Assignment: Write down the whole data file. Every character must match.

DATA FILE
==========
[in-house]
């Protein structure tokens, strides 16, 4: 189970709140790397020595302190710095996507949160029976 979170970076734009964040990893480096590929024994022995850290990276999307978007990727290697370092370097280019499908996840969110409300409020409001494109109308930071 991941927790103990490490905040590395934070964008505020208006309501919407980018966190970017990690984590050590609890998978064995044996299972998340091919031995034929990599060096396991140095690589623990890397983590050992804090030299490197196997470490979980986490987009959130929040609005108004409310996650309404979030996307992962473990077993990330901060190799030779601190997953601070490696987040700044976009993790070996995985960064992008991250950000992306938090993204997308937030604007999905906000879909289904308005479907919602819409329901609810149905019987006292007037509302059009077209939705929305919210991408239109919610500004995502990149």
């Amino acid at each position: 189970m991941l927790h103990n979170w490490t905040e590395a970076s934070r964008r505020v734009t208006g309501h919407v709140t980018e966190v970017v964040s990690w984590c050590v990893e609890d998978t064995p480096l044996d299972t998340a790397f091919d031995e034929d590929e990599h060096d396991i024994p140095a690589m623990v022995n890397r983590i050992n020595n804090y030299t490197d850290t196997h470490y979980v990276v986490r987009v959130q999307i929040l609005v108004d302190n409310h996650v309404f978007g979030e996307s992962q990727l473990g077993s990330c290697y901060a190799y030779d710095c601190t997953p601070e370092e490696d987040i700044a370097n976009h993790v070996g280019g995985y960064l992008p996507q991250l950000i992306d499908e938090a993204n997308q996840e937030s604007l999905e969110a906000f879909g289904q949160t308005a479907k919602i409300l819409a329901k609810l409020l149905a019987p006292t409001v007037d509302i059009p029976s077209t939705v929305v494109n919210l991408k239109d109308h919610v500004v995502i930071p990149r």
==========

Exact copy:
[in-house]
């Protein structure tokens, strides 16, 4: 189970709140790397020595302190710095996507949160029976 979170970076734009964040990893480096590929024994022995850290990276999307978007990727290697370092370097280019499908996840969110409300409020409001494109109308930071 991941927790103990490490905040590395934070964008505020208006309501919407980018966190970017990690984590050590609890998978064995044996299972998340091919031995034929990599060096396991140095690589623990890397983590050992804090030299490197196997470490979980986490987009959130929040609005108004409310996650309404979030996307992962473990077993990330901060190799030779601190997953601070490696987040700044976009993790070996995985960064992008991250950000992306938090993204997308937030604007999905906000879909289904308005479907919602819409329901609810149905019987006292007037509302059009077209939705929305919210991408239109919610500004995502990149």
């Amino acid at each position: 189970m991941l927790h103990n979170w490490t905040e590395a970076s934070r964008r505020v734009t208006g309501h919407v709140t980018e966190v970017v964040s990690w984590c050590v990893e609890d998978t064995p480096l044996d299972t998340a790397f091919d031995e034929d590929e990599h060096d396991i024994p140095a690589m623990v022995n890397r983590i050992n020595n804090y030299t490197d850290t196997h470490y979980v990276v986490r987009v959130q999307i929040l609005v108004d302190n409310h996650v309404f978007g979030e996307s992962q990727l473990g077993s990330c290697y901060a190799y030779d710095c601190t997953p601070e370092e490696d987040i700044a370097n976009h993790v070996g280019g995985y960064l992008p996507q991250l950000i992306d499908e938090a993204n997308q996840e937030s604007l999905e969110a906000f879909g289904q949160t308005a479907k919602i409300l819409a329901k609810l409020l149905a019987p006292t409001v007037d509302i059009p029976s077209t939705v929305v494109n919210l991408k239109d109308h919610v500004v995502i930071p990149r």